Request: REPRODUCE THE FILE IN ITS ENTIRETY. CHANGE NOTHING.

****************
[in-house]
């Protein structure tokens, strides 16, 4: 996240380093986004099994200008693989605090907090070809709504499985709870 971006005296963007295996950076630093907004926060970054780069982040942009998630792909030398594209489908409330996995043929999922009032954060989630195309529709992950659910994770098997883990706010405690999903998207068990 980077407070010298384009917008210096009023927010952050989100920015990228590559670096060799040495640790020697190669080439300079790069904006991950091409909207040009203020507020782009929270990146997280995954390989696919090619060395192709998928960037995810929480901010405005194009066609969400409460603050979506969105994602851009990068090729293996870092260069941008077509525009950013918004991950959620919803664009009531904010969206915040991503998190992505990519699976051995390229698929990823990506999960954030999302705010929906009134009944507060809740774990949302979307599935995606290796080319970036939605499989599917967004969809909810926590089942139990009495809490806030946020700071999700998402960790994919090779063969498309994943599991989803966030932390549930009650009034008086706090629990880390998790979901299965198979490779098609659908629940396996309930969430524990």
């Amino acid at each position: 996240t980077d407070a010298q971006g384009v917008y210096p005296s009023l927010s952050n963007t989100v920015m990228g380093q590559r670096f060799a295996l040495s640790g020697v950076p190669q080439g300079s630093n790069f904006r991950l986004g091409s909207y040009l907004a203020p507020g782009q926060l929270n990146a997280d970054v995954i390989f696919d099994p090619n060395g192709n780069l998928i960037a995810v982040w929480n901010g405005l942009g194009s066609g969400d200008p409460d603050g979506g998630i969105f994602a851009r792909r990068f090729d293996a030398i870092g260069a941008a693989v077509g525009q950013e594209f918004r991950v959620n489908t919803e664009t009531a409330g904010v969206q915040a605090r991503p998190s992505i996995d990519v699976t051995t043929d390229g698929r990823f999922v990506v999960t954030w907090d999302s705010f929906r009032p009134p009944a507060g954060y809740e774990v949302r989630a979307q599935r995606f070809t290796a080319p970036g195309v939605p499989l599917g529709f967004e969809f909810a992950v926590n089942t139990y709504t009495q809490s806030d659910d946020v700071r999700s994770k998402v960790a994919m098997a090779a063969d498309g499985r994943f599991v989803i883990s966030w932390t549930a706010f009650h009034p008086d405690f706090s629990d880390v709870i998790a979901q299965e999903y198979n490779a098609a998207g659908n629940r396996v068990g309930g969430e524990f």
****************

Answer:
[in-house]
């Protein structure tokens, strides 16, 4: 996240380093986004099994200008693989605090907090070809709504499985709870 971006005296963007295996950076630093907004926060970054780069982040942009998630792909030398594209489908409330996995043929999922009032954060989630195309529709992950659910994770098997883990706010405690999903998207068990 980077407070010298384009917008210096009023927010952050989100920015990228590559670096060799040495640790020697190669080439300079790069904006991950091409909207040009203020507020782009929270990146997280995954390989696919090619060395192709998928960037995810929480901010405005194009066609969400409460603050979506969105994602851009990068090729293996870092260069941008077509525009950013918004991950959620919803664009009531904010969206915040991503998190992505990519699976051995390229698929990823990506999960954030999302705010929906009134009944507060809740774990949302979307599935995606290796080319970036939605499989599917967004969809909810926590089942139990009495809490806030946020700071999700998402960790994919090779063969498309994943599991989803966030932390549930009650009034008086706090629990880390998790979901299965198979490779098609659908629940396996309930969430524990």
């Amino acid at each position: 996240t980077d407070a010298q971006g384009v917008y210096p005296s009023l927010s952050n963007t989100v920015m990228g380093q590559r670096f060799a295996l040495s640790g020697v950076p190669q080439g300079s630093n790069f904006r991950l986004g091409s909207y040009l907004a203020p507020g782009q926060l929270n990146a997280d970054v995954i390989f696919d099994p090619n060395g192709n780069l998928i960037a995810v982040w929480n901010g405005l942009g194009s066609g969400d200008p409460d603050g979506g998630i969105f994602a851009r792909r990068f090729d293996a030398i870092g260069a941008a693989v077509g525009q950013e594209f918004r991950v959620n489908t919803e664009t009531a409330g904010v969206q915040a605090r991503p998190s992505i996995d990519v699976t051995t043929d390229g698929r990823f999922v990506v999960t954030w907090d999302s705010f929906r009032p009134p009944a507060g954060y809740e774990v949302r989630a979307q599935r995606f070809t290796a080319p970036g195309v939605p499989l599917g529709f967004e969809f909810a992950v926590n089942t139990y709504t009495q809490s806030d659910d946020v700071r999700s994770k998402v960790a994919m098997a090779a063969d498309g499985r994943f599991v989803i883990s966030w932390t549930a706010f009650h009034p008086d405690f706090s629990d880390v709870i998790a979901q299965e999903y198979n490779a098609a998207g659908n629940r396996v068990g309930g969430e524990f």